watch the trailer:


IT’S KIND OF A FUNNY STORY (2010)

September 30, 2010

 Greetings again from the darkness. Attended a screening last evening and came away a bit surprised. The preview, thanks in part to Ida Maria’s blaring song “Oh My God”, had me convinced this was going to be a typical slapstick teen comedy. Instead, co-writers and co-directors Anna Boden and Ryan Fleck deliver a black comedy-drama that has appeal to both teens and grown-ups. (based on the Ned Vizzini novel)

The story revolves around Craig, a 16 year old who is feeling depressed and suicidal given the pressures of a relentless father, looming college entrance exams and a screwed up social life. You are right if you are thinking this sounds like just about every 16 year old on the planet. The difference here is that Craig checks himself into a psych ward … he ends up in the adult wing, since the teen wing is undergoing renovations. Craig is played by Keir Gilchrist (The United States of Tara), who I can best describe as a young Keanu Reeves clone, only too smart rather than too clueless.

Since this is part comedy, you can imagine the characters who fill the ward. Craig bonds with Bobby, played by Zach Galifianakis, who seems happy to play the mentor role (quoting Dylan) for Cool Craig, but just can’t seem to find the strength to live his own life. Of course, we also get the emotionally damaged hot girl played exceptionally well by Emma Roberts (daughter of Eric, niece of Julia; Nancy Drew). The film accepts its own stereotypes for the other characters with labels such as “the schizophrenic”.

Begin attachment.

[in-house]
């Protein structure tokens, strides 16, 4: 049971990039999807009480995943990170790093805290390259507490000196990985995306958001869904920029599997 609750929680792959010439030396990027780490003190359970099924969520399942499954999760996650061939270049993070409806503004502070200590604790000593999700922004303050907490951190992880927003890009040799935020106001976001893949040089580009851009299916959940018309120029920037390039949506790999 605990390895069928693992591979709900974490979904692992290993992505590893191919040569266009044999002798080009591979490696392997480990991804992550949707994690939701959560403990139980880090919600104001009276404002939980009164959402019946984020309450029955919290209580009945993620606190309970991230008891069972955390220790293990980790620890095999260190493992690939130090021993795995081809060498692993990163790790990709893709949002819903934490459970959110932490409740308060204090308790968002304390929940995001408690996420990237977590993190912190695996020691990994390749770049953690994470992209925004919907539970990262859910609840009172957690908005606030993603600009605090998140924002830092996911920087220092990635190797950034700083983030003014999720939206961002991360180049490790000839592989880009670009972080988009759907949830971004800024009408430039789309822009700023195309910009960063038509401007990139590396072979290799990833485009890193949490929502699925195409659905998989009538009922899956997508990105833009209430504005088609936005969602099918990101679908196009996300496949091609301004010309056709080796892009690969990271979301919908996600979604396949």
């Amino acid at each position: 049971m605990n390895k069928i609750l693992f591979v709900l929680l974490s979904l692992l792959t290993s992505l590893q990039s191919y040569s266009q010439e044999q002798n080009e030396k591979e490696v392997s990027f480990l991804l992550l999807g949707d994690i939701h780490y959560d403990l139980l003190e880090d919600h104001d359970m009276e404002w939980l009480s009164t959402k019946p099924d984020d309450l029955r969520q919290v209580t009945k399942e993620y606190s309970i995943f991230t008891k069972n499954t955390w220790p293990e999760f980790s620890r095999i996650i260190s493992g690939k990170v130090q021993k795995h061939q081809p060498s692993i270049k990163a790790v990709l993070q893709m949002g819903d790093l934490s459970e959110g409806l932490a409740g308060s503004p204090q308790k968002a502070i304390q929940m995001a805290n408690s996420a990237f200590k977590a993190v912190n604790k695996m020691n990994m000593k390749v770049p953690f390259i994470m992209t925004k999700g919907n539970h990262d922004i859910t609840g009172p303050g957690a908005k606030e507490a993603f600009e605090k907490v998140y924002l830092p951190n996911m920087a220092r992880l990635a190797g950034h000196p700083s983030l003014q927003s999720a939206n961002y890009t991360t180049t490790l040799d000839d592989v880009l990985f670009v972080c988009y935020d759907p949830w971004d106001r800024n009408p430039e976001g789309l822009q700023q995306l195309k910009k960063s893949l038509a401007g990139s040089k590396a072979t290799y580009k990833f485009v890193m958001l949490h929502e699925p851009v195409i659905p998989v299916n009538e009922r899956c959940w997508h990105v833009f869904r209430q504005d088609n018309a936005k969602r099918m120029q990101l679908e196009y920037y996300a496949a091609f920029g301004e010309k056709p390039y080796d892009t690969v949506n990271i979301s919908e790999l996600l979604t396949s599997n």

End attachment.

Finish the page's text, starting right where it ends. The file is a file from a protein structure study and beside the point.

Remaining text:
The message of the film seems to be that we all go through stages of doubt and uncertainty, and the best “cure” is to somehow remove the stress and discover our real talents and personality. You may end up creating art in the form of a brain map, or even a music video of Bowie/Queen’s “Under Pressure” (an elaborate inset to the film).  Just live.

The filmmakers evidently struggled with where their line was for the direction of the story. With previous serious films Half-Nelson and Sugar, my guess is their vision was a much more complex and darker script rather than the final version which has more mass appeal. The Zach Galifianiakis character specifically, seemed poised to make a real statement. Instead we are left with his reserved, knowing smile as Craig presents him a gift and the hope of getting together for ping pong. Also, not much story is given to Emma Roberts and her penchant for cutting herself. She seems magically cured after a roof top encounter with Craig. Anyway, the comedy sections are more successful than the drama sections, provided you are able to find humor in the illness and weakness of others.

This is certainly not at the level of One Flew Over the Cuckoo’s Nest, but it is an entertaining film from a comedic perspective. It will probably be remembered as Zach Galifianiakis fist role where he flashed some real acting chops, and hopefully as Emma Roberts breakout role.

SEE THIS MOVIE IF: you enjoy humor derived from the darker elements of life OR you want to say “I was there” when Zach Galifianakis proved he could do more than smirk.

SKIP THIS MOVIE IF: you think a movie should be either a comedy or drama, not both OR hearing the opening riff to “Under Pressure” causes flashbacks to Vanilla Ice explaining how he didn’t sample the song.